About a block down the road, the boys pointed down an exceedingly narrow alley way, indicating that this was the way to Flores Boxing Gym. After a few minutes of twists and turns through ramshackle houses, I emerged in a small clearing where some boys were playing basketball using a home-made basketball standard. Seeing me the play stopped and the said “hi Joe” (the typical greeting for a western foreigner). I asked if they new where Flores Boxing Gym was, and they all pointed down another small alleyway.
Before walking even 100 paces down the alley, I began to hear the familiar repetitious sound of a speed bag being hit. I had finally found Flores Boxing Gym.
The Flores Boxing Gym consists basically of a single small boxing ring, located at the family home of Crisologo “Brix” Flores. Brix is well known in the Philippines for his Bronze medal at the 1986 Asian Games in Seoul Korea.
Since retiring as a boxer, Flores, considered by many to be one of the “most astute ring tacticians” is now a trainer who has personally produced world champions in the family’s humble little gym in Mandaue City, started by his late father Paciano “Pacing” Flores.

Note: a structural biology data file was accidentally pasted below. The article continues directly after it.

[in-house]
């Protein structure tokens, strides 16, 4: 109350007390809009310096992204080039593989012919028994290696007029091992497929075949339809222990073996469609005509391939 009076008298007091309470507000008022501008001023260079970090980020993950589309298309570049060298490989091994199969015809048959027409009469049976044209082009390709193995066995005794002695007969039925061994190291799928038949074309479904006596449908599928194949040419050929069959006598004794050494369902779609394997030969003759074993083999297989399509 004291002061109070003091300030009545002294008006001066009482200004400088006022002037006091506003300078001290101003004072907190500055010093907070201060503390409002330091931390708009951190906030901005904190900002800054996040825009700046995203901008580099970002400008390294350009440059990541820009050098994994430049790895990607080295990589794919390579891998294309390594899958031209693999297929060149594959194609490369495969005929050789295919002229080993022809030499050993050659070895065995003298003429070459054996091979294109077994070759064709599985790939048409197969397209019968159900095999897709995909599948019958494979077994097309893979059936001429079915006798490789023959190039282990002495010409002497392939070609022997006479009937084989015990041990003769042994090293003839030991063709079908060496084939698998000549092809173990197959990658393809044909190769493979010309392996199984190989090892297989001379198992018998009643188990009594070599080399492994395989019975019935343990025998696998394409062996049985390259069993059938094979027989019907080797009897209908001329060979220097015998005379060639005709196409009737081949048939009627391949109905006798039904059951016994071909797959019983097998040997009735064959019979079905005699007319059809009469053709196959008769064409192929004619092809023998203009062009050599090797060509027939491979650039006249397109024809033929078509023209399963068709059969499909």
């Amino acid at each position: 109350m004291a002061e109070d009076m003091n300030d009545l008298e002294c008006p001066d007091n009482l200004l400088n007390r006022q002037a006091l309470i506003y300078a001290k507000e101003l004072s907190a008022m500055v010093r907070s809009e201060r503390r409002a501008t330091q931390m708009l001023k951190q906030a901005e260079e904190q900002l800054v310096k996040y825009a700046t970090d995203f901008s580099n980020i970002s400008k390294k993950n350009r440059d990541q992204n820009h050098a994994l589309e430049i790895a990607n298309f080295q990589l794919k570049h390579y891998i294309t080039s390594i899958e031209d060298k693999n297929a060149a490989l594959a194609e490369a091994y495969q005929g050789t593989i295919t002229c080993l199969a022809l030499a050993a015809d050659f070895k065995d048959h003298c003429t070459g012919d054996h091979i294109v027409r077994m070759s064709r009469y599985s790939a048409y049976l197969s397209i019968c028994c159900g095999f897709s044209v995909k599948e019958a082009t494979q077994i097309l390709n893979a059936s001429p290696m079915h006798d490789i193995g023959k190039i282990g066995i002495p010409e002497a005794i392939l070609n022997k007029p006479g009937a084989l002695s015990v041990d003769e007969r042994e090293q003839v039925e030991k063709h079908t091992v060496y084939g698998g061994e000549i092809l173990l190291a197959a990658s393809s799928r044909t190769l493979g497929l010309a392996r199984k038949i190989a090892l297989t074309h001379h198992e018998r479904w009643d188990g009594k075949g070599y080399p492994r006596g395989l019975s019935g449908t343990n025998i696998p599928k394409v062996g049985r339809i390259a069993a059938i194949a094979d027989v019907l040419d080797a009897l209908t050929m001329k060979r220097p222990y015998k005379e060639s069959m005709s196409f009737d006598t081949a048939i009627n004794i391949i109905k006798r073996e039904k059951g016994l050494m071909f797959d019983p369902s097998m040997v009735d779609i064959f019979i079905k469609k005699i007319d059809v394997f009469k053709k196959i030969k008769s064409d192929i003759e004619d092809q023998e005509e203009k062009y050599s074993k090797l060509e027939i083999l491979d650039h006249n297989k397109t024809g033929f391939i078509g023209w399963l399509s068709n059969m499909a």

When I arrived, Brix was observing a sparing match between two of his protégés and during a time out came over to meet me. Brix is a quiet, unassuming guy with the handshake of a man 5 times his size. I explained why I was visiting and asked if he would mind me taking a few photos and asking a few questions. In the typical welcoming style of Filipinos everywhere, he said “be my guest”.
I began making some photos of the activities, occasionally stopping during time-outs to ask Brix a few questions. I was impressed with the respectfulness of his students and delighted to see their enthusiasm and determination.
The whole place is located in what I would consider more of a common area between the surrounding homes, than a “proper” boxing gym and despite having only the most basic of facilities (a single boxing ring, two speed bags and half a dozen heavy bags hanging from random hooks in the ceiling, the gym has a “Rocky Balboa” feel to it. To the kids training here, the surroundings don’t seem to matter; those practicing here were more interested in learning the fundamentals of boxing and less concerned with the facility being “modern, squeaky clean or high-tech”. Flores Boxing Gym is a real “working man’s” gym, and I could almost imagine that perhaps world champion, Manny Pacquiao himself, had started in a facility not unlike this one, back in his small hometown of General Santos, Mindanao.
I’ll be keeping in touch with Brix not only because we’ll be visiting the Flores Boxing Gym on my Philippines Photo Tour Extension, but also to follow the success of his students, one of whom might very well become the Philippine’s next “Manny Pacquiao.